The case files of all patients with unilateral GFA who were treated by inverted "T" skin technique from January 1988 to December 2007 were obtained from the medical records department. Their age, marital status, delays in presentation as well previous breast diseases were noted. The degree of ptosis on the affected breasts were measured and classified by Regnault technique. [13] The difference in the vertical plane between the two nipple position with patient standing was also measured and termed the ptotic difference (PD). Operative recordings included the size and weight of tumor, its location in the breast and the dimensions of the NAC bearing flap. The complications of surgery as well as length of follow-up were noted.

Operative procedure

The skin markings is similar to that for reduction mammaplasty using inferior pedicle flap and inverted T skin patterns as described by Robbins. [12] Measurements and markings were performed with patient standing. The following modifications are important.

  • The distance from the supra-sternal notch to the new nipple position on the breast meridian is determined by the distance from the supra-sternal notch to the contra lateral nipple
  • The difference in the vertical plane between the nipple position and that of the contra lateral breast was measured in all patients. This length was designated the PD
  • The distance between the lower border of the areola and infra-mammary crease of the contra lateral breast determines the height of the medial and lateral flaps. This was kept at 4.00-4.5 cm
  • The diameter of the new areola should be slightly larger than the contra lateral side to allow for shrinkage.
  • De-epithelization of areas to be buried under the flaps should be carried out before tumor enucleation
  • Medial and lateral dermoglandular resections were not carried out. Rather the skin was de-epithelialized and invaginated to increase bulk
  • The base of NAC flap should be as wide as possible
  • All tumors were enucleated
  • [Figure 1] illustrates the stages in the surgical procedure.
Figure 1 : (a) Skin markings for inverted "T" procedure (B) De-epithelialisation of area to be buried (C) Excised tumor (D) Inverted T pattern skin closure

Click here to view



   Results Top


There were 27 patients who underwent inverted "T" technique for unilateral GFA. Their average age was 17.5 years (range 12-25 years). Two (7.4%) were married at the time of surgery. In 16 patients (59.2%), the left breast was involved in GFA whilst the tumor occurred on the right breast in 11 (40.7%). Delay in presentation ranged from 2 months to 15 months with 20 patients (74%) reporting within 4 months of noticing the lesion. Breast asymmetry and rapid growth were the main reasons for seeking treatment in all patients, but in 15 patients (55.5%) the possibility of malignancy was additional concern. The difference between the nipple positions in the vertical plane ranged from 4 cm to 11 cm. Furthermore, 8 (29.6%) were grade 2 (moderate) whilst 19 (70.4%) were grade 3 (severe) ptosis. The tumor weighed on the average 1500 g (range 655-2200 g). Average size of the tumor was 15 cm (range 12-20 cm). All quadrants of the breast were involved at presentation. The length of inferior glandular pedicle bearing the NAC ranged from 8 cm to 14 cm whilst the width ranged from 6 cm to 8 cm. Lactation was reported by 3 patients who went on to successfully breast feed. Complications encountered are set out in [Table 1]. Most are minor wound healing problems and minor breast asymmetry. Epidermolysis, [2] hypertrophic scar, [4] minor breast asymmetry [3] and delayed healing at the "T" junction [4] were the common complications. All patients were satisfied with the result at follow-up. Few representative results are shown in [Figure 2].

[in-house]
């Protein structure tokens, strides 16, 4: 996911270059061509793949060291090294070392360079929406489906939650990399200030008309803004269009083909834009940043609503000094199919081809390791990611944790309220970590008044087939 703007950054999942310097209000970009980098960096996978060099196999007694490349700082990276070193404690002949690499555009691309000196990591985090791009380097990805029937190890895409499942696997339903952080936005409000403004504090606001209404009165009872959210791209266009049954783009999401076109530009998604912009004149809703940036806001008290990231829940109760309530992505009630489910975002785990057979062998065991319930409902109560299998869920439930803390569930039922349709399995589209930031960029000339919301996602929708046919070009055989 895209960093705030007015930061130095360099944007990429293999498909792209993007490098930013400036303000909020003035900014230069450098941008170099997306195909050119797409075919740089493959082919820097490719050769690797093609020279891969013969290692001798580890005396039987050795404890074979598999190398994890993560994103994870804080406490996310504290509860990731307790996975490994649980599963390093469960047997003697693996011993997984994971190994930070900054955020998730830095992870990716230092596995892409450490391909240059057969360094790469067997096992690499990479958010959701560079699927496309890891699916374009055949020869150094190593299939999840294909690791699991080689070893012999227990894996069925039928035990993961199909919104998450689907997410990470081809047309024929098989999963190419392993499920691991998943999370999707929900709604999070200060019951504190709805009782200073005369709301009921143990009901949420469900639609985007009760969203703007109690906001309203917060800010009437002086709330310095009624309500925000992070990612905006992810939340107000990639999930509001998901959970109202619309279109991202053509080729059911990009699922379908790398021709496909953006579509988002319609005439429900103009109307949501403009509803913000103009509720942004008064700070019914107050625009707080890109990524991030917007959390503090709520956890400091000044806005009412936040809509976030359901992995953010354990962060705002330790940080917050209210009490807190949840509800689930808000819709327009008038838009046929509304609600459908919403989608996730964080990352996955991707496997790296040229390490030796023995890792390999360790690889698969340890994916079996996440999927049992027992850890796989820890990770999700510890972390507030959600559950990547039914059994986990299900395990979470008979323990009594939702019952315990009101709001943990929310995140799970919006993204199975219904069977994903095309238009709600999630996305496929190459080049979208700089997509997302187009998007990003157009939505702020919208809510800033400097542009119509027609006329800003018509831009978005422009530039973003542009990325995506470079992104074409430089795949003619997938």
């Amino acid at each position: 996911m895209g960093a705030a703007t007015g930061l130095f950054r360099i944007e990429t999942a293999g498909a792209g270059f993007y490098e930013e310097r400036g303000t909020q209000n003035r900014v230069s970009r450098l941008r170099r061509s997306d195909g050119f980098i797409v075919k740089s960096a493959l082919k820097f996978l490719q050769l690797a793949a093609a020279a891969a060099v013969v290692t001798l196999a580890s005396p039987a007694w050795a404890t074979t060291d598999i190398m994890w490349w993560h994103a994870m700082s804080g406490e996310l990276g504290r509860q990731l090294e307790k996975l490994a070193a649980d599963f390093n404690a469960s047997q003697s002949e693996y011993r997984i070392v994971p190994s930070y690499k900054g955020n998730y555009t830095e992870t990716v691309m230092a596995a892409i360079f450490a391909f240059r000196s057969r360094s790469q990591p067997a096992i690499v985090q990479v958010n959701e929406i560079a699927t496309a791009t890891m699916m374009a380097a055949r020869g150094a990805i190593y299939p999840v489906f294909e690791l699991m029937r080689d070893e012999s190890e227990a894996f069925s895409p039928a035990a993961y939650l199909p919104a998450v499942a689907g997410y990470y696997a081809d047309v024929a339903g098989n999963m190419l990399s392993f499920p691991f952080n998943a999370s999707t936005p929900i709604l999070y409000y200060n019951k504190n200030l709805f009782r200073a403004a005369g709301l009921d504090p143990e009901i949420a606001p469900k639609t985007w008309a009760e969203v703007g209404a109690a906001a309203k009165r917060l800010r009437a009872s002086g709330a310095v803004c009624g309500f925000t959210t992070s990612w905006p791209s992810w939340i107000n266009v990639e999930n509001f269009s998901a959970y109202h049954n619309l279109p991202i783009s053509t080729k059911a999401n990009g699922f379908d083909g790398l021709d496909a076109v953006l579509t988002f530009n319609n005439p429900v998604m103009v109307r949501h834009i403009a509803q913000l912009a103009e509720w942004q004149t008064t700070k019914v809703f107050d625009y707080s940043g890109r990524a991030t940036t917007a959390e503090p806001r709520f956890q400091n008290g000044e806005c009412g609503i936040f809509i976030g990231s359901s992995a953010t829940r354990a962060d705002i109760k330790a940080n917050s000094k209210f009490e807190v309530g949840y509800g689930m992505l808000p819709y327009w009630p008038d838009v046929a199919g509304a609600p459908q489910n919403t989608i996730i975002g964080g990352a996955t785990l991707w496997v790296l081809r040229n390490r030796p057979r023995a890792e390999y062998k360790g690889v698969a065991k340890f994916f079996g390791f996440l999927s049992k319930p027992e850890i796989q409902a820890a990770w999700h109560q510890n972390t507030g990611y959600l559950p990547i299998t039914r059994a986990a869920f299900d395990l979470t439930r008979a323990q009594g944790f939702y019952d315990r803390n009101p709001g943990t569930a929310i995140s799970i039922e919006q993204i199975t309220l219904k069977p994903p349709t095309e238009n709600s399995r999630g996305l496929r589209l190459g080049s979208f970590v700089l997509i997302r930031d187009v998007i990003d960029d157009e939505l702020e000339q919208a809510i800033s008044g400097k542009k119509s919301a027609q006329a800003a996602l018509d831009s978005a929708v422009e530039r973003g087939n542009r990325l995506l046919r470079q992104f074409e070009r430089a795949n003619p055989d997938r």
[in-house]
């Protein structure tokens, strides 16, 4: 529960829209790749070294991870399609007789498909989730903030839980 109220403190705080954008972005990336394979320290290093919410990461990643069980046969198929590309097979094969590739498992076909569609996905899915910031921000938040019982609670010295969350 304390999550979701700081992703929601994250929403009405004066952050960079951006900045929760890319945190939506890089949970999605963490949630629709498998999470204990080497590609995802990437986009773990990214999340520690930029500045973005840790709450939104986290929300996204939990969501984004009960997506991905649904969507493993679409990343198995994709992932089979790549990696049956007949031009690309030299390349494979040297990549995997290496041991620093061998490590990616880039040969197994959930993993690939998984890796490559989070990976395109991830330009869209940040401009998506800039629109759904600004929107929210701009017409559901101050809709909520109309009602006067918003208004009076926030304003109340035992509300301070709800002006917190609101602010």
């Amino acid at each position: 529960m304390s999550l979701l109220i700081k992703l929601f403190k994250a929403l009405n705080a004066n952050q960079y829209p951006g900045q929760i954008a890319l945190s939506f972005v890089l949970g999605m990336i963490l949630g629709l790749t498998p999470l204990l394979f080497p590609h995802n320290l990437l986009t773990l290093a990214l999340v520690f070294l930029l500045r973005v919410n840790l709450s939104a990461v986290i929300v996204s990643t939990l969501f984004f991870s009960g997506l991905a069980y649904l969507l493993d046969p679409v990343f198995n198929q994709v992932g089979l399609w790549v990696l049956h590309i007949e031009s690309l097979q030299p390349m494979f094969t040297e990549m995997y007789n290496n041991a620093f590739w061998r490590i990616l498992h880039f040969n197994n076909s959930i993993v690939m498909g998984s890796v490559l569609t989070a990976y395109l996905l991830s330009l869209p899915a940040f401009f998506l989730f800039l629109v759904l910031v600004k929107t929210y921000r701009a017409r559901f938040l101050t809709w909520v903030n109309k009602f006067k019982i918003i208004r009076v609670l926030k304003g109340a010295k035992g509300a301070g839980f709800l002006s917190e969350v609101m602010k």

Figure 2 : Pre and post operative results of two representative cases

Click here to view
Table 1: Post operative complications


Click here to view



   Discussion Top


Fibroadenoma is a common benign tumor of the teenage, adolescent and young adult female breast. [1],[2],[3] It is also seen more in the blacks. [7] When it is of small size it does not usually lead to breast asymmetry. The main consideration would be to rule out malignancy which is usually uncommon in this age group. A combination of history, physical examination and tissue biopsy will make the diagnosis in most patients. Placement of incision in doing the excision biopsy becomes an important aesthetic consideration so as to minimize and conceal the scar as much as possible. Depending upon the size and location of the tumor, infra-mammary fold or circumareolar incisions are favored. [4],[5]

A variant of fibroadenoma, GFA is less common than small fibroadenomas; [4] however, GFA is the most common benign lesion causing unilateral breast enlargement in young patients. [4],[7] Unlike the small fibroadenoma its growth can be progressive leading to enormous size. This was the finding in our series since the average size and weight of the tumor were 15 cm and 1500 g respectively. The size and progression of GFA not only produce significant breast deformity, but also raise the possibility of malignancy with its attendant psychological implication for the patient. Phyllodes breast tumor, which can also be seen in this age range of patients, should be differentiated from GFA. Although the treatment of both is surgical, the treatment plan will be based on diagnosis. Since history and physical examination may not always differentiate the two, pre-operative biopsy is necessary to confirm diagnosis

There is no consensus on the best surgical approach for the management of GFA with significant breast asymmetry. Some feel that enucleation through the infra-mammary incision was adequate and the postoperative deformity will correct by skin and subcutaneous shrinkage over months or years. [8] Others tried to correct the deformity immediately by tissue expanders that are slowly deflated, breast implants or mastopexy. [2],[9],[10],[11]